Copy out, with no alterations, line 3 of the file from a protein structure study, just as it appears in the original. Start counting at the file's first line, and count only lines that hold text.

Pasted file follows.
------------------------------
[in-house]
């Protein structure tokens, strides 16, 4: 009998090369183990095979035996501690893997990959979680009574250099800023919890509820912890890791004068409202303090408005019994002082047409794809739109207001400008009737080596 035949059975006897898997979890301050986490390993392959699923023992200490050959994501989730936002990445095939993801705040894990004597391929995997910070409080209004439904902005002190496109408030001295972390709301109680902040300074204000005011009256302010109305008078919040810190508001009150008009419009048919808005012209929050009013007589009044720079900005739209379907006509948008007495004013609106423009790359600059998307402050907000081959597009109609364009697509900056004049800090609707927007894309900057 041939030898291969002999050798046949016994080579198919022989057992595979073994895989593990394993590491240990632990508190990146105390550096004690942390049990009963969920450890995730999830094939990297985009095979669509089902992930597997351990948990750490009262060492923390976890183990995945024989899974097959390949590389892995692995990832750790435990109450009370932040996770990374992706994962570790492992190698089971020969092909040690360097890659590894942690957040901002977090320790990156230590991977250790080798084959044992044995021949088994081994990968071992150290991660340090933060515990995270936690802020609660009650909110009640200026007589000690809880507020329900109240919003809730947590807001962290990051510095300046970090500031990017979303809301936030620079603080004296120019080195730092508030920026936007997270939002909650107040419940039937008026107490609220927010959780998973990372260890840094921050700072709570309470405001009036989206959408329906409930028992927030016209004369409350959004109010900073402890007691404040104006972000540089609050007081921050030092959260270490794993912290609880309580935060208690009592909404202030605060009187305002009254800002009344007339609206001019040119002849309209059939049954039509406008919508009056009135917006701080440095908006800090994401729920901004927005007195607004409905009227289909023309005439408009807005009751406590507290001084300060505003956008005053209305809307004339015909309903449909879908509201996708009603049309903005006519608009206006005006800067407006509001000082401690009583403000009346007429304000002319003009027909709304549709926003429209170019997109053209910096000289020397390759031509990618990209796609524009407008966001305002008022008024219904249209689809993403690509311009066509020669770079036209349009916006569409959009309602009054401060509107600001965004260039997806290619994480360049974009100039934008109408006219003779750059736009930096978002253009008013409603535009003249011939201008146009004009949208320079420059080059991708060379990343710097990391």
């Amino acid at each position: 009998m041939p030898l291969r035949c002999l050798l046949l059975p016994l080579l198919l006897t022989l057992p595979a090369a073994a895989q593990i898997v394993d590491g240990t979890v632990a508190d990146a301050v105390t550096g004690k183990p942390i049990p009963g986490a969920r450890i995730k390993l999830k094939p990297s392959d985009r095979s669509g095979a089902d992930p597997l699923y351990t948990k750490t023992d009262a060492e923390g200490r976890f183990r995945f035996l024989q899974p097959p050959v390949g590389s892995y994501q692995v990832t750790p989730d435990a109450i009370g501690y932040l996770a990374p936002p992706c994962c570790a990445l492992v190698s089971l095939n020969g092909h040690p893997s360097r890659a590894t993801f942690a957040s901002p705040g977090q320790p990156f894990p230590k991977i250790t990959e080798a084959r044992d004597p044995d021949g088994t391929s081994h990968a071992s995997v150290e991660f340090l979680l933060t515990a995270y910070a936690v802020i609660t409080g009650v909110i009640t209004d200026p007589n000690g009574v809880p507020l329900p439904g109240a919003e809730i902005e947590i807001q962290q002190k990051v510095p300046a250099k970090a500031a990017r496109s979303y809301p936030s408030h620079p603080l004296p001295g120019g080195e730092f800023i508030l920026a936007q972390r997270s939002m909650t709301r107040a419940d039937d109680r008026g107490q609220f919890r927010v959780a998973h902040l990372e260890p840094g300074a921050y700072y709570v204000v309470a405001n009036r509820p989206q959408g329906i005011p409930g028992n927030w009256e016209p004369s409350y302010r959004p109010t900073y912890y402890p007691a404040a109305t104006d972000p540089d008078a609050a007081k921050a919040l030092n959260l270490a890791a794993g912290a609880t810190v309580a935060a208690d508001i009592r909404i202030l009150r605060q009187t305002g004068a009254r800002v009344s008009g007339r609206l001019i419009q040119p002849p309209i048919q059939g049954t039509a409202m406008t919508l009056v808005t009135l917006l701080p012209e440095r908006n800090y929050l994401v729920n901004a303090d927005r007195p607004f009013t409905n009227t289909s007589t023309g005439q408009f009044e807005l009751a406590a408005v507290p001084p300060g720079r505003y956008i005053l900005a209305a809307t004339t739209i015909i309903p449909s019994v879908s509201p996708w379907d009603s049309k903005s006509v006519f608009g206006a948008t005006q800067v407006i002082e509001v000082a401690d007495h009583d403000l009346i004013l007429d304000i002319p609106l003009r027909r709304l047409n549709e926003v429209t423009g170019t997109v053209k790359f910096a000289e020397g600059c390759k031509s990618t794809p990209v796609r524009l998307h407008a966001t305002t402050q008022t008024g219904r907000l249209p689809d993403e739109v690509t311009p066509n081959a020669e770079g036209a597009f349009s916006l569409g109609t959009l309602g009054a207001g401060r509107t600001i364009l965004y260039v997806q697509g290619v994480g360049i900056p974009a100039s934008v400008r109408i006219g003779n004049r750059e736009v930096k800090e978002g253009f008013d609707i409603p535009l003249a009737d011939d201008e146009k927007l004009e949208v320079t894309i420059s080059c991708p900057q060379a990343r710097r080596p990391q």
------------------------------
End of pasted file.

């Amino acid at each position: 009998m041939p030898l291969r035949c002999l050798l046949l059975p016994l080579l198919l006897t022989l057992p595979a090369a073994a895989q593990i898997v394993d590491g240990t979890v632990a508190d990146a301050v105390t550096g004690k183990p942390i049990p009963g986490a969920r450890i995730k390993l999830k094939p990297s392959d985009r095979s669509g095979a089902d992930p597997l699923y351990t948990k750490t023992d009262a060492e923390g200490r976890f183990r995945f035996l024989q899974p097959p050959v390949g590389s892995y994501q692995v990832t750790p989730d435990a109450i009370g501690y932040l996770a990374p936002p992706c994962c570790a990445l492992v190698s089971l095939n020969g092909h040690p893997s360097r890659a590894t993801f942690a957040s901002p705040g977090q320790p990156f894990p230590k991977i250790t990959e080798a084959r044992d004597p044995d021949g088994t391929s081994h990968a071992s995997v150290e991660f340090l979680l933060t515990a995270y910070a936690v802020i609660t409080g009650v909110i009640t209004d200026p007589n000690g009574v809880p507020l329900p439904g109240a919003e809730i902005e947590i807001q962290q002190k990051v510095p300046a250099k970090a500031a990017r496109s979303y809301p936030s408030h620079p603080l004296p001295g120019g080195e730092f800023i508030l920026a936007q972390r997270s939002m909650t709301r107040a419940d039937d109680r008026g107490q609220f919890r927010v959780a998973h902040l990372e260890p840094g300074a921050y700072y709570v204000v309470a405001n009036r509820p989206q959408g329906i005011p409930g028992n927030w009256e016209p004369s409350y302010r959004p109010t900073y912890y402890p007691a404040a109305t104006d972000p540089d008078a609050a007081k921050a919040l030092n959260l270490a890791a794993g912290a609880t810190v309580a935060a208690d508001i009592r909404i202030l009150r605060q009187t305002g004068a009254r800002v009344s008009g007339r609206l001019i419009q040119p002849p309209i048919q059939g049954t039509a409202m406008t919508l009056v808005t009135l917006l701080p012209e440095r908006n800090y929050l994401v729920n901004a303090d927005r007195p607004f009013t409905n009227t289909s007589t023309g005439q408009f009044e807005l009751a406590a408005v507290p001084p300060g720079r505003y956008i005053l900005a209305a809307t004339t739209i015909i309903p449909s019994v879908s509201p996708w379907d009603s049309k903005s006509v006519f608009g206006a948008t005006q800067v407006i002082e509001v000082a401690d007495h009583d403000l009346i004013l007429d304000i002319p609106l003009r027909r709304l047409n549709e926003v429209t423009g170019t997109v053209k790359f910096a000289e020397g600059c390759k031509s990618t794809p990209v796609r524009l998307h407008a966001t305002t402050q008022t008024g219904r907000l249209p689809d993403e739109v690509t311009p066509n081959a020669e770079g036209a597009f349009s916006l569409g109609t959009l309602g009054a207001g401060r509107t600001i364009l965004y260039v997806q697509g290619v994480g360049i900056p974009a100039s934008v400008r109408i006219g003779n004049r750059e736009v930096k800090e978002g253009f008013d609707i409603p535009l003249a009737d011939d201008e146009k927007l004009e949208v320079t894309i420059s080059c991708p900057q060379a990343r710097r080596p990391q």